2. Article mentions the mostly blue butterfly, Boisduval’s blue. I spent many days of my childhood chasing butterflies. Blue ones are the rarest. The Celastrina family of blue butterflies (the Azures) are mostly blue, but with black on the front wings. But I had never seen a completely sky blue butterfly until I was 41 yrs old, and this one was sitting on the doorstep in my cold garage, when my daughter and I returned home from a devastating medical appointment. Seeing this amazing all-blue butterfly was like seeing an angel that isn’t supposed to exist. I have since learned that it was a male Celastrina lucia, real enough, except that it was not supposed to be where it was, near St Louis in October. That butterfly was like magic, it made my day, and I have not seen one since.

    • Pretty that one. I plant flowers to attract them; but see less and less. I think that the chemicals in modern agriculture and in gmo crops are mostly eradicating insects. But let us not forget the increase in gamma radiation. We are next, eh.

  3. Yes indeed !

    Why “Climate” and NOT pollution and pesticides and environmental contamination ? if not… radiation (gamma, or else) ?

  4. Climate change is man-made for sure. Next time you’re out taking a walk, look up in the sky and see the chemtrails laced throughout the skies then form a film covering the earth. Then do an analysis of your water from the tap and discover the nano particle heavy metals inserted in there.
    Before the freeze in Texas – the skies were laced and I have photos of these and have been following it since 2014 on a trip driving from Florida noticing the patterns sprayed. This is criminal and the military or private source conducting this genocide. I’d get into the Coronahoax and vaxx, but that’s another time and Billy Boy gates is involved in both including solar dimming.

  5. Moths also, the sort that chew on clothes or get in food are only few of the once-many varieties. search white line sphinx moth. Had saw one around fifteen years ago, mostly white and pink, less brown, neat moth, almost cross between moth and hummingbird, pollinator.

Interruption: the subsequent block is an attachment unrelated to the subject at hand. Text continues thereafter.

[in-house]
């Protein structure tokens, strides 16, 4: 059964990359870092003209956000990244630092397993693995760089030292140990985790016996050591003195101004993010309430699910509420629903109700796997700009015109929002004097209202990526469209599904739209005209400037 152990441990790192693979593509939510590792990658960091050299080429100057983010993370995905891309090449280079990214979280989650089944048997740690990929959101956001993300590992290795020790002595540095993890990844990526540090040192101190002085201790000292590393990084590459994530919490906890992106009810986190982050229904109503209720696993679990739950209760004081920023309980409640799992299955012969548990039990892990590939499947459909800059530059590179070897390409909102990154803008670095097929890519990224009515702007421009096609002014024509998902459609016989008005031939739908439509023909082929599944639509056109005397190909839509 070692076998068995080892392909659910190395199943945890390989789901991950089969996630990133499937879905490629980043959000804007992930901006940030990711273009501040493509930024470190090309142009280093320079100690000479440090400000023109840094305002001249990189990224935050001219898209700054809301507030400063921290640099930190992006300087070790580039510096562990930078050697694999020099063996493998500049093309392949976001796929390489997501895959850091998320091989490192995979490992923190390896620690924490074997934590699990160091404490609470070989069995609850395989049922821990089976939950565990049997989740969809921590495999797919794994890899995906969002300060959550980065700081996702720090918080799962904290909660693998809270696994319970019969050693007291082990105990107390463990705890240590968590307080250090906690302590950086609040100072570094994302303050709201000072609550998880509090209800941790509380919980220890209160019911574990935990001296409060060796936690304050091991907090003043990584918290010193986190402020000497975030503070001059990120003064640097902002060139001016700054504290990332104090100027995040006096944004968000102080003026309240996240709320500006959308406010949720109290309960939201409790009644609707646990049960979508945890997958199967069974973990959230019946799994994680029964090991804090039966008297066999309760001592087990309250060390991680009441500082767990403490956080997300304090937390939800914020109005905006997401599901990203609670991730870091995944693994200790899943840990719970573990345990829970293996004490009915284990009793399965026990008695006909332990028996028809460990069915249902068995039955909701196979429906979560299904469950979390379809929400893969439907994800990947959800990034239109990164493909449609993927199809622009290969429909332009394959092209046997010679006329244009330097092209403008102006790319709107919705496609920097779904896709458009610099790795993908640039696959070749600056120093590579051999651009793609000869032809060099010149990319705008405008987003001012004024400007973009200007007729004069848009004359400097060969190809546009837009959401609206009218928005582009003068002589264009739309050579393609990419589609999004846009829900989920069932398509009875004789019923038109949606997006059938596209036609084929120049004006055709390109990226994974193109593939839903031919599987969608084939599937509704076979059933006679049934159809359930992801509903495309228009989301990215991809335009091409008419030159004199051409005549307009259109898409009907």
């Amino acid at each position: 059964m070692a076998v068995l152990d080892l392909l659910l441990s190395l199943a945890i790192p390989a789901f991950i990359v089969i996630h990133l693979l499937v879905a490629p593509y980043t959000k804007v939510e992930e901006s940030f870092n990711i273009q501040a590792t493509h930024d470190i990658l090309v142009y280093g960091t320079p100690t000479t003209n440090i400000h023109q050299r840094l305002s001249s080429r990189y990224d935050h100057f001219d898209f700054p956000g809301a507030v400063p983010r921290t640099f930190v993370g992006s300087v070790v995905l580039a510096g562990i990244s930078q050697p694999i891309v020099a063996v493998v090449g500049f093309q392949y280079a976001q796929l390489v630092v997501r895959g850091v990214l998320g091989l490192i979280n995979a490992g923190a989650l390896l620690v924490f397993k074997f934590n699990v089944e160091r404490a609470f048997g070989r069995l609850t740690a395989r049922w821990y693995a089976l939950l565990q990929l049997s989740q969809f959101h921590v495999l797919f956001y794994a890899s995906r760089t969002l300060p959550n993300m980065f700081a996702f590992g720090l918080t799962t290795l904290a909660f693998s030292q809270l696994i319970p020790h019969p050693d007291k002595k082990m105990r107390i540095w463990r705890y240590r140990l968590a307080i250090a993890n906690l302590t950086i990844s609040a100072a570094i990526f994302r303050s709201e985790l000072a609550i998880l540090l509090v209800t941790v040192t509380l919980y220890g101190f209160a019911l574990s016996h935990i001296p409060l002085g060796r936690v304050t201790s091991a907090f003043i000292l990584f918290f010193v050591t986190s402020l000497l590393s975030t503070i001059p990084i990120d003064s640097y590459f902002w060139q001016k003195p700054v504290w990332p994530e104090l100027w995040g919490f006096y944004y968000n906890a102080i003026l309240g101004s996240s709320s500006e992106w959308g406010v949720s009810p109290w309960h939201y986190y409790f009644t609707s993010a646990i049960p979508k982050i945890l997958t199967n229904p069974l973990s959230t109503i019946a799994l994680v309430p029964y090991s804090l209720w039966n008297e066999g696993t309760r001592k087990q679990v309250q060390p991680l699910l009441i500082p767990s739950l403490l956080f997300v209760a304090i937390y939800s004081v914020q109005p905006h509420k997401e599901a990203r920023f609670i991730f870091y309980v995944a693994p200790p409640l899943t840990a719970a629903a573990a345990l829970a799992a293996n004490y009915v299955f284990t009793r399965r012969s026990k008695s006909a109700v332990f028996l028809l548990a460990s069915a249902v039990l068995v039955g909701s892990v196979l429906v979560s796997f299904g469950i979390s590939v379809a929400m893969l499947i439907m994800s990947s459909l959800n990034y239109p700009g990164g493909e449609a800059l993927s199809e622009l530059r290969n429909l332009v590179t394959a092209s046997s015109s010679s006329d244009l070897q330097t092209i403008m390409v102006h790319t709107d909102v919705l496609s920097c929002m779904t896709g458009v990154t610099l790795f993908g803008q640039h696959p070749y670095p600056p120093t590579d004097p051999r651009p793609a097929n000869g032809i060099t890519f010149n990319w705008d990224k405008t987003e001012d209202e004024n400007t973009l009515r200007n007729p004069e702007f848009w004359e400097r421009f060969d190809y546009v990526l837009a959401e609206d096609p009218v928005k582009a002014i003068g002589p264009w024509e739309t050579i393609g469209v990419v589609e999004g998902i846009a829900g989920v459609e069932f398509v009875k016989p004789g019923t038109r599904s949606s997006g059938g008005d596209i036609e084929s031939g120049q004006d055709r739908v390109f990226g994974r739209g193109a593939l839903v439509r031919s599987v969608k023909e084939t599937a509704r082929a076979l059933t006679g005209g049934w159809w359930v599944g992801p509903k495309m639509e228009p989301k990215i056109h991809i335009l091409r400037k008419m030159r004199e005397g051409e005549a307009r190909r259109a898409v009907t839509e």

– agree insects nearly gone, very few now.

  6. The fundamental problem is not either climate change or pesticides, it’s declining soil fertility. Simply put, soil fertility is the ability of the soil to produce protein. That depends on a dozen or so minerals being present in the soil. These minerals are being depleted by the action of rainwater slowly dissolving them and carrying them to the sea. Some of them end up as scale in your kettle.
    For five seasons I have been growing a butterfly host plant, Wild Lupine. Nature has been establishing a self sustaining crop that now seeds itself without my help and without any problem with weeds, invasive or otherwise. Although the caterpillars of three butterfly species that depend on the plant are locally extirpated, the local bumblebees (also in decline) come into the yard for the pollen when the lupine (a legume) flowers. They only gather pollen from the lupine while ignoring all other non-legume flowers in the yard. When the lupine finishes flowering, the bumblebees stop coming into the yard. In high soil fertility and only in high soil fertility, a legume produces high quality protein and the bumblebees recognize it.